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average university tuition in south africa >> i'm able to pay this amount because i work within the institute and i'm ablet to school every day also. >> reporter: tuition is subsidized tnks largely to partnerships with major corporations that receive tax breaks to aid so-called black empowerment programs, as well as on-campus busisses that also employ students. s >> extt, garlic and chips? >> reporter: between classes here in johannesburg, studentste work in call c on campus, taking orders for large restaurant chains. then, at 4:00 p.m., seniors go online for some classes taught at the u.s.-accredited maharishi university in iowa, where the day is just beginning. more than 18,000 have graduated, blecher says, with impressive results. >> we have an 80% graduation rate and 95% job placement rate. >> reporter: he says a key to their success is discovering their passions then turning them into a vocation-- something black south africans were historically never allowed to
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do. the racially defined apartheid system may have ended rs ago, but educators will tell you that some of the stereotypes it engendered are still very much g the most pervasive is that blacks are, by nature, notre entrurial. patmanabhan pillai says it's a stereotype that is deeply inhained among non-white so africans themselves. >> we need to recognize that oppression and internalized oppression is a parto we are as a people. >> reporr: 56-year-old pillai, whose ancestors came from india, runs a social business called life co. it invests in sustainable businesses like wind farms ats uses the proor programs to train entrepreneurs, assistingha people like nohla joye to develop their ideas into sustainable businesses. >> we have cauliflower here, we've got thyme here >> reporter:oye's business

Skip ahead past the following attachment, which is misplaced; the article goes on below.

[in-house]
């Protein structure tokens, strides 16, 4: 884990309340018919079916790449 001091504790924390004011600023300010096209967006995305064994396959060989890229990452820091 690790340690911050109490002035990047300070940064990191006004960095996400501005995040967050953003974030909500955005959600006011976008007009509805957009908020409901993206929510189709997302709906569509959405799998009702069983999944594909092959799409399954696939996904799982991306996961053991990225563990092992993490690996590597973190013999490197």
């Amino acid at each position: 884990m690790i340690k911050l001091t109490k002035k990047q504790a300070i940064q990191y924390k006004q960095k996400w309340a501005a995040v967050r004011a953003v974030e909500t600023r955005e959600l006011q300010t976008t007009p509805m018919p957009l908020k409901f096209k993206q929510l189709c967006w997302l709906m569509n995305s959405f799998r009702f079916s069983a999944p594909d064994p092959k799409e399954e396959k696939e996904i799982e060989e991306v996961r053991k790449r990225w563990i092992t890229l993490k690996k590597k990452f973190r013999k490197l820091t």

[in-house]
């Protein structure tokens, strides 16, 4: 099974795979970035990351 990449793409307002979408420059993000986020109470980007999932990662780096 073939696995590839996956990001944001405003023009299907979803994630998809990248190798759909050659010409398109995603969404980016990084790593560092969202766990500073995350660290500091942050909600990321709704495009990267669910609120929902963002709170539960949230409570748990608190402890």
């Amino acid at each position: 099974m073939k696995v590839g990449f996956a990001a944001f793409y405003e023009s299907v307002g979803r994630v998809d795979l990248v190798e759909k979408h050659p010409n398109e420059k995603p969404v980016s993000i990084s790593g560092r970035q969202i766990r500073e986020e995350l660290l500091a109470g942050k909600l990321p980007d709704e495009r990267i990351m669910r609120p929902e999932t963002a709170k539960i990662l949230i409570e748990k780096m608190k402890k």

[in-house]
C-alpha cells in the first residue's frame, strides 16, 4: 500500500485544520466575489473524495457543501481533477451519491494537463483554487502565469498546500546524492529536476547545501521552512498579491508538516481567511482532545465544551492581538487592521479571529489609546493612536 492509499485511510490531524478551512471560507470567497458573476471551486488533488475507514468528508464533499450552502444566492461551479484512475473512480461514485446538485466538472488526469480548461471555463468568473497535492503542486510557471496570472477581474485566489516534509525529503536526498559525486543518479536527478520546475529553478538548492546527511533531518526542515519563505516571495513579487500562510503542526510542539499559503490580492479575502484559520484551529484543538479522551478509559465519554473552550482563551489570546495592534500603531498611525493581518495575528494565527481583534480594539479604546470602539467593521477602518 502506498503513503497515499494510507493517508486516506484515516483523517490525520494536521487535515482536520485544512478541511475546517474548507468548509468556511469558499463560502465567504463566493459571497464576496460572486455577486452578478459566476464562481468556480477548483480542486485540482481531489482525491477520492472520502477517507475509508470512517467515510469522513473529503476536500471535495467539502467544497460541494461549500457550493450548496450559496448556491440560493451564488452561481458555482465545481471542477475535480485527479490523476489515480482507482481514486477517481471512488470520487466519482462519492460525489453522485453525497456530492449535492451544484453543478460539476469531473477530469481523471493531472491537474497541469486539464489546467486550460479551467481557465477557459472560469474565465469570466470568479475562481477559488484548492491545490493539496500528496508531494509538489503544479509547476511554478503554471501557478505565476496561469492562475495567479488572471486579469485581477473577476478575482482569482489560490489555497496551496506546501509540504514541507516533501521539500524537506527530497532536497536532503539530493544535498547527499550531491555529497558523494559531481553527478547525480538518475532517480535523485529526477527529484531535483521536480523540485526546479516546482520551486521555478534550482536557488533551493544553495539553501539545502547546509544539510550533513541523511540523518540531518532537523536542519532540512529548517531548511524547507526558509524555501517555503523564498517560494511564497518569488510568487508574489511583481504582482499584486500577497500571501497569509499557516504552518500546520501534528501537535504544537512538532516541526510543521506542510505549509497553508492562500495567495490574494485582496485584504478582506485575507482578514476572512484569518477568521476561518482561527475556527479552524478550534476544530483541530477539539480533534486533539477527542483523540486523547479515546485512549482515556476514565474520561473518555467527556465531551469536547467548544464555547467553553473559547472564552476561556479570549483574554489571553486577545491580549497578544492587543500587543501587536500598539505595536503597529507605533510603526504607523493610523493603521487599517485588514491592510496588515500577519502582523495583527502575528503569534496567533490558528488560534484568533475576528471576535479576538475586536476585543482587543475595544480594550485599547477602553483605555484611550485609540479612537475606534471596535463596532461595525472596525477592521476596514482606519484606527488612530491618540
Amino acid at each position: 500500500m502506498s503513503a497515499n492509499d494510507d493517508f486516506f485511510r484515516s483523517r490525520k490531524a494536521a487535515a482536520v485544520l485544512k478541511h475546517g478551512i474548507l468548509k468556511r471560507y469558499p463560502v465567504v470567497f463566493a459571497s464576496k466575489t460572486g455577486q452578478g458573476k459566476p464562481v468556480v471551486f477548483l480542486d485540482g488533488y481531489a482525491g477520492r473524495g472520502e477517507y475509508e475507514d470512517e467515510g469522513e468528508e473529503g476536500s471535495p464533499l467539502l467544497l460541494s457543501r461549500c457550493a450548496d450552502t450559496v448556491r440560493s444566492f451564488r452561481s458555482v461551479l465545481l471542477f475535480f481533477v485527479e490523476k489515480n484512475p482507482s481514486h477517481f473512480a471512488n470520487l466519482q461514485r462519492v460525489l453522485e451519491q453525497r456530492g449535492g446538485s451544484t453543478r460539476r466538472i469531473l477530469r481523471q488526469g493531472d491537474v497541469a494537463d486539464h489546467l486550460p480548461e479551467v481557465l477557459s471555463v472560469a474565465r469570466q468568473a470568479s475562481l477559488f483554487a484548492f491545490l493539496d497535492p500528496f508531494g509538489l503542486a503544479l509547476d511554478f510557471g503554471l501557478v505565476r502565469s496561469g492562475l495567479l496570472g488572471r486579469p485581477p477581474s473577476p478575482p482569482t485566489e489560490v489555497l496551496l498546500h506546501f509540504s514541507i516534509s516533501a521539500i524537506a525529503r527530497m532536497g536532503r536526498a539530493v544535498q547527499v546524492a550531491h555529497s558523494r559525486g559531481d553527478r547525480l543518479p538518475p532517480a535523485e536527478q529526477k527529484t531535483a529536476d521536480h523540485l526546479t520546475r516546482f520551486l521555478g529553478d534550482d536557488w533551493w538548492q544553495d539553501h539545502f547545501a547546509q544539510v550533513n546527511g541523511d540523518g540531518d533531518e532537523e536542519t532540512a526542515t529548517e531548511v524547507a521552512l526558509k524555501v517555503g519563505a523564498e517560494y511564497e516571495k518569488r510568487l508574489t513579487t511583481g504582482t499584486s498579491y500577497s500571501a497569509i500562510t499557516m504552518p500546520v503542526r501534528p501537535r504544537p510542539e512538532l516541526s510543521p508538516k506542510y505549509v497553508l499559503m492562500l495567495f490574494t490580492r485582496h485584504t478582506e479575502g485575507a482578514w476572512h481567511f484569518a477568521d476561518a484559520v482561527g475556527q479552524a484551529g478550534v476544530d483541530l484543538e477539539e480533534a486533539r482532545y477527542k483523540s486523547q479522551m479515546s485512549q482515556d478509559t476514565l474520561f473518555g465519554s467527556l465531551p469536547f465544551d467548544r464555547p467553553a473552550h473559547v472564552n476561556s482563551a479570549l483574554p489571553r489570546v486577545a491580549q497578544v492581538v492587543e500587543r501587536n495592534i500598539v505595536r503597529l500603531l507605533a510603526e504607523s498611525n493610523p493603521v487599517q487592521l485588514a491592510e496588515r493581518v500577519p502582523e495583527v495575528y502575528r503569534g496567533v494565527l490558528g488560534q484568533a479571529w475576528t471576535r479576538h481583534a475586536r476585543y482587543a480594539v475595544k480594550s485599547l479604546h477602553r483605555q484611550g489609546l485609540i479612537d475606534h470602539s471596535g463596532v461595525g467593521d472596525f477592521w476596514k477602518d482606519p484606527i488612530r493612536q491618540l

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started out of necessity. as she recoveredrom cancer treatment and couldn't work, she invented a low-cost way to grow organic vegetables. >> when i started this, i was hungry. i had no food, i had no job, i had nothing. the only way i could feed myself was to grow vegetables in my garden. >> reporter: the idea-- an urban garden that needs very little space-- spread to her neighborhood. >> it means these three bags can be able to feed plus/minus 10-12 people. >> reporter: joye now has a network of more than 50 farming co-ops and schools. ♪ ♪ >> the kinds of entrurs we work with, are deeply aware of what inequality can do. despite these difficulties twhat can you build your life, your community, your enterprise and so on. ge reporter: the key messa from both pillaind blecher is
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to pass their knowledge and skills forward. >> so our idea is around connecteess that everybody needs to help somebody else. ♪ ♪ >> reporter: that, he ys is key to improving the education and socio economic status of blk south africans-- and bringing some harmony to what remains one of the world's most unequal-- and violent-- societies. ♪ ♪ for the pbs newshour, i'm fred de sam lazaro in johannesburg, south africa. i >> branghais that time of year-- as many head out on vacation, along with their sunscreen, they pack a good book. jeffrey brown is here now with a undup of some of the best summer reads, part of our arts ofd culture series, "canvas."